On the inward half the land rises noticeably. The 11th is a solid long
two-shot par-4 with a superb greensite -- counter-balanced by a viperous short
par-4 at the 12th that says "birdie" but can be just as quickly say "bogey" with
anything less than purposeful play.

Along with the 1st the uphill par-5 13th is an exceptional hole. There's
a greenside bunker smack dab in front of the green and the putting surface
features a boomerang shape that invites a quick three putt or more for those
lacking sensibility with their stroke.

The final five holes at Rustic Canyon ratchet up matters considerably. The
dog-leg left cape 14th hole dares the bold play off the tee but wise thinking
can go a much further way. The uphill short 15th is a brilliant counterpoint
hole with a three-tier putting surface. A birdie two can be had -- but likely
more bogeys will be the net result for the hapless player.

I see the long par-4 16th as Rustic's most demanding long par-4. You're
standing at the highest point on the property, the hole plunging downhill. OB
patrols the entire right side and there's an ESA area along the left. The
fairway tapers down the longer the tee shot is hit. The green also falls off on
the left and rear areas with any approach shot not flawlessly played. Just a fun
hole to play because you know what is required and must be able to summon up the
skills to pull it off.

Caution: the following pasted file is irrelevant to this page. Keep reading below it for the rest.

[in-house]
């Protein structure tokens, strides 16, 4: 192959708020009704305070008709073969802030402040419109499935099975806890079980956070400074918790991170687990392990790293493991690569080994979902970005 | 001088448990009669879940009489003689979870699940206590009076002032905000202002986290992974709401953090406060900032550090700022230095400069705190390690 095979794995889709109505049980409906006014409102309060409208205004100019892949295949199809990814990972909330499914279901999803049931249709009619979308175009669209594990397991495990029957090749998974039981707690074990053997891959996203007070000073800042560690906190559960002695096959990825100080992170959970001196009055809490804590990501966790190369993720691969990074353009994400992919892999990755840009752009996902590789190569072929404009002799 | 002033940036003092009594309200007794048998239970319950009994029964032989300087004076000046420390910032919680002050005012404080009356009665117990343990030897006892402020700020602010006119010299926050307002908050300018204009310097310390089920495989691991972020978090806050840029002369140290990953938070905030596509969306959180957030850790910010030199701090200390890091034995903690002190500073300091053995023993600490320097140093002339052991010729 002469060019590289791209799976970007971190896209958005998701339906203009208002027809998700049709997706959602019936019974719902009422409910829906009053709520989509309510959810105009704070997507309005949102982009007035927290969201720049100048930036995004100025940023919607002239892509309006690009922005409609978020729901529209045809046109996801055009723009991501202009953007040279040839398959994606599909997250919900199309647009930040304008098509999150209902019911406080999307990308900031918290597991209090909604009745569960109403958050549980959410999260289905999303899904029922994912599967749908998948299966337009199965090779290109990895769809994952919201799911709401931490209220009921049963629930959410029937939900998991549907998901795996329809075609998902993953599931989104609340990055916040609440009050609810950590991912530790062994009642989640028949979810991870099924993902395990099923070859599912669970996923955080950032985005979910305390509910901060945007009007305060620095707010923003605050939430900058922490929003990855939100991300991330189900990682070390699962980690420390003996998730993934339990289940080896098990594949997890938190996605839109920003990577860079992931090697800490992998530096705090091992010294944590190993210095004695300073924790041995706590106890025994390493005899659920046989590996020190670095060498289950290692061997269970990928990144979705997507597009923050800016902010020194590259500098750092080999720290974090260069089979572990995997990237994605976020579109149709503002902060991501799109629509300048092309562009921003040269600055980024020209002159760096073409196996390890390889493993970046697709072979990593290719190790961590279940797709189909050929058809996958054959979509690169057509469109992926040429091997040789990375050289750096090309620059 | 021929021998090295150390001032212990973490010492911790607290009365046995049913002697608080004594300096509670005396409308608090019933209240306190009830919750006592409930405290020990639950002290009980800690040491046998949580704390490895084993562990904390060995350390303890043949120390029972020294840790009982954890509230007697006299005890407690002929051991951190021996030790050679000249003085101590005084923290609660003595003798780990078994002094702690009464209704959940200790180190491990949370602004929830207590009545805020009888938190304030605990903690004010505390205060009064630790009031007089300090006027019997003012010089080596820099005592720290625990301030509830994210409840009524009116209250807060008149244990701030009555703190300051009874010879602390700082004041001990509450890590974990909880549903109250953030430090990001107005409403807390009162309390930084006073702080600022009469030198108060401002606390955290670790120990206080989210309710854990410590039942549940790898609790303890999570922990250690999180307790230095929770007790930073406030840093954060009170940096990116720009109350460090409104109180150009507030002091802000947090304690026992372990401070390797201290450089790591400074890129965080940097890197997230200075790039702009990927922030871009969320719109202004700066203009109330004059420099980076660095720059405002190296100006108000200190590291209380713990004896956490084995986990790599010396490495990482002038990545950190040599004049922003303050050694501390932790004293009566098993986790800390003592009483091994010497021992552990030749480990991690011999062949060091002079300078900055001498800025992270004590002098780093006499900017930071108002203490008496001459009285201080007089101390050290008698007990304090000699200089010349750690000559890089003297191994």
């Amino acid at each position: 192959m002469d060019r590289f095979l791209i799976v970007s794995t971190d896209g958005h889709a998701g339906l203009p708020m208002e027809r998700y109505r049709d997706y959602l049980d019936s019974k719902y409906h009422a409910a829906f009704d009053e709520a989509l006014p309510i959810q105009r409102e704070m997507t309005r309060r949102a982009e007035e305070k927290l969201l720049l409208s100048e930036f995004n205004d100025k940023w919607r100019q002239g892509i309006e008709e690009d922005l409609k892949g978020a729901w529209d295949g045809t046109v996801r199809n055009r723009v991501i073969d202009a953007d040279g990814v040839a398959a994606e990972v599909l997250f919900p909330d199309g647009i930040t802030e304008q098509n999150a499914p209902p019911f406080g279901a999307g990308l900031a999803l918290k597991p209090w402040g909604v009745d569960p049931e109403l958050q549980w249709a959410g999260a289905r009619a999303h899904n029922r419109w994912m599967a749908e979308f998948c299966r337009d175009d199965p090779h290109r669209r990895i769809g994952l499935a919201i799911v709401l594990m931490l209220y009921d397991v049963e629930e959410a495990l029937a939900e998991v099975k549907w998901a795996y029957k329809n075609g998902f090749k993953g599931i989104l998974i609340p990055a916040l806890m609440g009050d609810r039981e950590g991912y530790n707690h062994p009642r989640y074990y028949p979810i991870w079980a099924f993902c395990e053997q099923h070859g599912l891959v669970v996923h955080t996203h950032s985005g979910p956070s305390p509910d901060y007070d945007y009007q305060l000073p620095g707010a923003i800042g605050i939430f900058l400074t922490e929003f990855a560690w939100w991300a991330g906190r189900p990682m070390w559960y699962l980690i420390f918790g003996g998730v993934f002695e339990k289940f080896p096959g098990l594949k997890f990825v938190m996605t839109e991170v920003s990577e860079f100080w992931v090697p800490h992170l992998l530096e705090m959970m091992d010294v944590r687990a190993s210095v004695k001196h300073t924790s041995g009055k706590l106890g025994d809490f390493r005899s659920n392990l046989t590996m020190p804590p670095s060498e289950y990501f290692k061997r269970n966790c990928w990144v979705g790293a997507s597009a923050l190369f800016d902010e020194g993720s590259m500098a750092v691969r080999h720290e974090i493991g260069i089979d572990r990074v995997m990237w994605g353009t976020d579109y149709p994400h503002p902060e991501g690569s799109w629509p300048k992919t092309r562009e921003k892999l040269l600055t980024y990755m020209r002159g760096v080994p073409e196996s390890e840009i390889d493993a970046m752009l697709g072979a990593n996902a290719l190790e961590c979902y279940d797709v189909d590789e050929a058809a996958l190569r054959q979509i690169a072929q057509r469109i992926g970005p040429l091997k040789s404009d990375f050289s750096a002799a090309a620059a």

The par-3 17th is quality short hole. The key is working the tee shot in a
left-to-right manner so that you can more easily avoid the menacing waste area
on the right.

The concluding hole at Rustic Canyon seems quite lackluster from the
appearance when standing on the tee but it's more of an illusion than reality.
Tee shots need to get to the right side for the better approach angle. The green
is one last effort from Hanse to insist upon a well-played approach. The putting
surface has a devilish swale that easily repels shots not gauged correctly. When
the pin is placed in the far left corner it takes nothing short of total command
and top tier execution to land nearby.

Anyone who is in the SoCal area and calls himself or herself a golfer needs
to play the course. Hats off to the Superintendent Jeff Hicks and his hard
working staff. The turf is kept firm and fast and controlling one's ball is
always an item of concern when playing. Hanse has gone on to become one of the
premier architects in all of golf but his effort at Rustic Canyon clearly shows
what gifts he was able to do without overplaying his hand as is the custom of so
many other architects today. Hanse used the site for maximum pay-off -- you
don't see the inane and silly overreach that is all too common from architects
who wish to make their mark and little realize that the mark made is badly
done.

So much of golf today is expensive -- especially in the greater Los Angeles
area. Those able to take the time to trek just across the LA County line into
Ventura County -- will reap an experience you won't soon forget.

by M. James Ward

Date: December 25, 2017